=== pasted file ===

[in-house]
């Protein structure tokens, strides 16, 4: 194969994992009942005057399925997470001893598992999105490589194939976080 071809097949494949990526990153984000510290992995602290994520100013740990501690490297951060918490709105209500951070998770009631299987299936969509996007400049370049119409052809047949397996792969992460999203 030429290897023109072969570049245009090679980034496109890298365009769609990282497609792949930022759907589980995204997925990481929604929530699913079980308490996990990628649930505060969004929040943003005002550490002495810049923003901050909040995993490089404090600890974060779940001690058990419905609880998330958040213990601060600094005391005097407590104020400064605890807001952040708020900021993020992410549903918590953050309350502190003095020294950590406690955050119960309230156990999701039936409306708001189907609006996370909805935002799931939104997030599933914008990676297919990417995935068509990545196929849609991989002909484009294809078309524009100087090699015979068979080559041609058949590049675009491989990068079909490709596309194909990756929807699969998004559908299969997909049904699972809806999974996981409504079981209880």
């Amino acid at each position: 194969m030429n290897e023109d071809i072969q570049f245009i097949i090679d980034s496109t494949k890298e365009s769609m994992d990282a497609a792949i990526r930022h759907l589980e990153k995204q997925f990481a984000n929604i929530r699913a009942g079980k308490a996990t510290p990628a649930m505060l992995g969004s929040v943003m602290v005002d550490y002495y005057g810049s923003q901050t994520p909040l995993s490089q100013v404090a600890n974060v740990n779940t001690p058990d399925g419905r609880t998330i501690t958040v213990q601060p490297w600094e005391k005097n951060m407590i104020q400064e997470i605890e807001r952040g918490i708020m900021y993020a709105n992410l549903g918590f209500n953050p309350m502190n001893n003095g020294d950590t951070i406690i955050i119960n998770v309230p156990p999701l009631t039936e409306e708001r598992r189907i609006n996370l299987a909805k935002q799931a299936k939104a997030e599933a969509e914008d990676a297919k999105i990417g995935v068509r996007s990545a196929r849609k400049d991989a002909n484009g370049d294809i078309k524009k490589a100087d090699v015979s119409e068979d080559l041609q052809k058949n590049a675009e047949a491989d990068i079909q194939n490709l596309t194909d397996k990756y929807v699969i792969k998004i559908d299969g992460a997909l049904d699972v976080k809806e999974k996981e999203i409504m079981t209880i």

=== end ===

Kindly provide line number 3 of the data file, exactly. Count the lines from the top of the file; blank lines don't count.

């Amino acid at each position: 194969m030429n290897e023109d071809i072969q570049f245009i097949i090679d980034s496109t494949k890298e365009s769609m994992d990282a497609a792949i990526r930022h759907l589980e990153k995204q997925f990481a984000n929604i929530r699913a009942g079980k308490a996990t510290p990628a649930m505060l992995g969004s929040v943003m602290v005002d550490y002495y005057g810049s923003q901050t994520p909040l995993s490089q100013v404090a600890n974060v740990n779940t001690p058990d399925g419905r609880t998330i501690t958040v213990q601060p490297w600094e005391k005097n951060m407590i104020q400064e997470i605890e807001r952040g918490i708020m900021y993020a709105n992410l549903g918590f209500n953050p309350m502190n001893n003095g020294d950590t951070i406690i955050i119960n998770v309230p156990p999701l009631t039936e409306e708001r598992r189907i609006n996370l299987a909805k935002q799931a299936k939104a997030e599933a969509e914008d990676a297919k999105i990417g995935v068509r996007s990545a196929r849609k400049d991989a002909n484009g370049d294809i078309k524009k490589a100087d090699v015979s119409e068979d080559l041609q052809k058949n590049a675009e047949a491989d990068i079909q194939n490709l596309t194909d397996k990756y929807v699969i792969k998004i559908d299969g992460a997909l049904d699972v976080k809806e999974k996981e999203i409504m079981t209880i």